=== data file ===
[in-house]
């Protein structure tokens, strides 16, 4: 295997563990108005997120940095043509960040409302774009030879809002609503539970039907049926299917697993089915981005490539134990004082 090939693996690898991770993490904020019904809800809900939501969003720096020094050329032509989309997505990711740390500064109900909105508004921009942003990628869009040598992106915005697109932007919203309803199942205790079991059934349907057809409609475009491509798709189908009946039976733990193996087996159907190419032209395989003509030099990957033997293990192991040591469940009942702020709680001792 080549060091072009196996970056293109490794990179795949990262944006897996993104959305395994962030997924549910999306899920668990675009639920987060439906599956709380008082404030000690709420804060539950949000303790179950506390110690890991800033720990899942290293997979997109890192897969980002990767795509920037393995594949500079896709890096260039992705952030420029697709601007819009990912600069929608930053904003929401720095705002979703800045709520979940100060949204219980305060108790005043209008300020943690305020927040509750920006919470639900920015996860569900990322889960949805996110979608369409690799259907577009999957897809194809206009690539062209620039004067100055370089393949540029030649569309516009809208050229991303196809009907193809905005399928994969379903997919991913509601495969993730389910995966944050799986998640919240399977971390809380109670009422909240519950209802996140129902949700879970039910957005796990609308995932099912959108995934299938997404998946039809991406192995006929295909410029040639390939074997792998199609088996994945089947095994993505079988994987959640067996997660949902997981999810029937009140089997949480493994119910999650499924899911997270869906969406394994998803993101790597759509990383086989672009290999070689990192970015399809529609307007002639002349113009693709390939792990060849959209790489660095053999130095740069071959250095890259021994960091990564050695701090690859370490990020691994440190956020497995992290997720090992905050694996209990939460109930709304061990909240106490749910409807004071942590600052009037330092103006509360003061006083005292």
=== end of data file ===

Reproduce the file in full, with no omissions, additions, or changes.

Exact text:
[in-house]
């Protein structure tokens, strides 16, 4: 295997563990108005997120940095043509960040409302774009030879809002609503539970039907049926299917697993089915981005490539134990004082 090939693996690898991770993490904020019904809800809900939501969003720096020094050329032509989309997505990711740390500064109900909105508004921009942003990628869009040598992106915005697109932007919203309803199942205790079991059934349907057809409609475009491509798709189908009946039976733990193996087996159907190419032209395989003509030099990957033997293990192991040591469940009942702020709680001792 080549060091072009196996970056293109490794990179795949990262944006897996993104959305395994962030997924549910999306899920668990675009639920987060439906599956709380008082404030000690709420804060539950949000303790179950506390110690890991800033720990899942290293997979997109890192897969980002990767795509920037393995594949500079896709890096260039992705952030420029697709601007819009990912600069929608930053904003929401720095705002979703800045709520979940100060949204219980305060108790005043209008300020943690305020927040509750920006919470639900920015996860569900990322889960949805996110979608369409690799259907577009999957897809194809206009690539062209620039004067100055370089393949540029030649569309516009809208050229991303196809009907193809905005399928994969379903997919991913509601495969993730389910995966944050799986998640919240399977971390809380109670009422909240519950209802996140129902949700879970039910957005796990609308995932099912959108995934299938997404998946039809991406192995006929295909410029040639390939074997792998199609088996994945089947095994993505079988994987959640067996997660949902997981999810029937009140089997949480493994119910999650499924899911997270869906969406394994998803993101790597759509990383086989672009290999070689990192970015399809529609307007002639002349113009693709390939792990060849959209790489660095053999130095740069071959250095890259021994960091990564050695701090690859370490990020691994440190956020497995992290997720090992905050694996209990939460109930709304061990909240106490749910409807004071942590600052009037330092103006509360003061006083005292």